Write Your Essays Like a “STAR”


Confounded by that admissions essay? Don’t know where to start? Just remember that you have a story to tell, and this is your chance to shine: be a “STAR!”

S – Situation

T – Task

A – Action

R – Result


It’s all about telling a story. Remember the last dramatic movie you watched? Very likely there was an opening shot to establish what the story was going to be about–the situation. Soon after that, the hero or heroine made an appearance and it became clear exactly what kind of challenge might be confronting him or her in the course of this film–they had a task before them. And then–Action! The heroine made her moves, did her thing, and moved the story forward, until finally the original situation was resolved and there was some sort of closure. In the end, the audience knew the result.

The Situation

This is the set-up of the story, giving TIMEPLACE and CONTEXT. It could be a general setting, but it might also include the broader challenge or conflict that you or your organization faced.

For example an applicant might write: “Last year, I volunteered to chair a fundraising committee for cancer research at my company, where we were challenged to meet a fundraising goal of $10,000.”

This answers the question: What was the situation that I (or my team) faced *before* I started taking action?

The Task

This is your role in the story. It often takes the form of a GOAL, an OBJECTIVE STATEMENT, or an IMPORTANT DECISION to be resolved. It’s important to highlight your collaboration with others, but remember that for purposes of the essay, you are the star of your own story.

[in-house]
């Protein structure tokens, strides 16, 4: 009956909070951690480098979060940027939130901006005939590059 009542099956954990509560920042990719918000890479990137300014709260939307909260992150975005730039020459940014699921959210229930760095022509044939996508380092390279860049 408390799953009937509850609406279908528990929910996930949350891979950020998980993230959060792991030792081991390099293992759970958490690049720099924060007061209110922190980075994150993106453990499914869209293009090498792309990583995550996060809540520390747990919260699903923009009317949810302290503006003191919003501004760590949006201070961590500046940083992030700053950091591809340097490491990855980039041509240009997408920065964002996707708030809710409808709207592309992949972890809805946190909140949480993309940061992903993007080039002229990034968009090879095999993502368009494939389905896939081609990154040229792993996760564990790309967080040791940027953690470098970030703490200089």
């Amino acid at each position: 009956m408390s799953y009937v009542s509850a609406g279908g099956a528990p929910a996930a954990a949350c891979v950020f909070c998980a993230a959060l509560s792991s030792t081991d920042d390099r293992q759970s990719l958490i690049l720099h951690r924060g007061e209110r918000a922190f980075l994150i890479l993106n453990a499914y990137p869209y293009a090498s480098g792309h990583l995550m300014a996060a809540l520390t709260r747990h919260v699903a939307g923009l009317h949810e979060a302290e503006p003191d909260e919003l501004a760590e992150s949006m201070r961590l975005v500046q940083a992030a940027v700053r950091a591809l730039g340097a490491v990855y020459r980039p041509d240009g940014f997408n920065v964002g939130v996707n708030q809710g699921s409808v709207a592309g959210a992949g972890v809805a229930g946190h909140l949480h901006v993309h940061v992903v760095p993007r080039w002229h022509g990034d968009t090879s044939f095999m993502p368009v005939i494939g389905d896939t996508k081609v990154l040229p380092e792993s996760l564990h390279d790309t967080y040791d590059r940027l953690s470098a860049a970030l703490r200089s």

For example: “My main functions were to assign specific jobs to committee members, check on their progress, and help establish and meet deadlines for obtaining donations.”

This answers the question: What specific challenge did I face, given the aforementioned situation?

The Action

Here’s the heart of the story: admissions officers want to know how you work in action. Offer the highlights and don’t get bogged down in too much detail. This could be in a team context, but remember to show how your actions made a contribution.

For example: “I motivated the team by having them meet recovering cancer patients. I assigned tasks and checked in regularly, and successfully mediated team disputes. I led the team to visit 20 local businesses and ensured that deadlines were met.”

This answers the question: What actions did I take to resolve the situation and advance toward my (our) goal?

The Result

It’s very important to show that there were indeed concrete results and that your actions made a difference. Specific details count here, and you should quantify your results.

For example: “My team convinced 25 businesses and 18 individuals to make donations, directly helping to raise $15,000 for the organization and exceeding our fundraising goal by 50%.”

This answers the question: What was the impact of my actions, and what was the final resolution of the dilemma outlined at the beginning of the story?

If this is ambiguous, muddled or uncertain, then you may want to go back and re-frame the situation or pick another story to tell altogether. On the other hand, a positive outcome and happy ending will make your story more powerful and establish you as its star!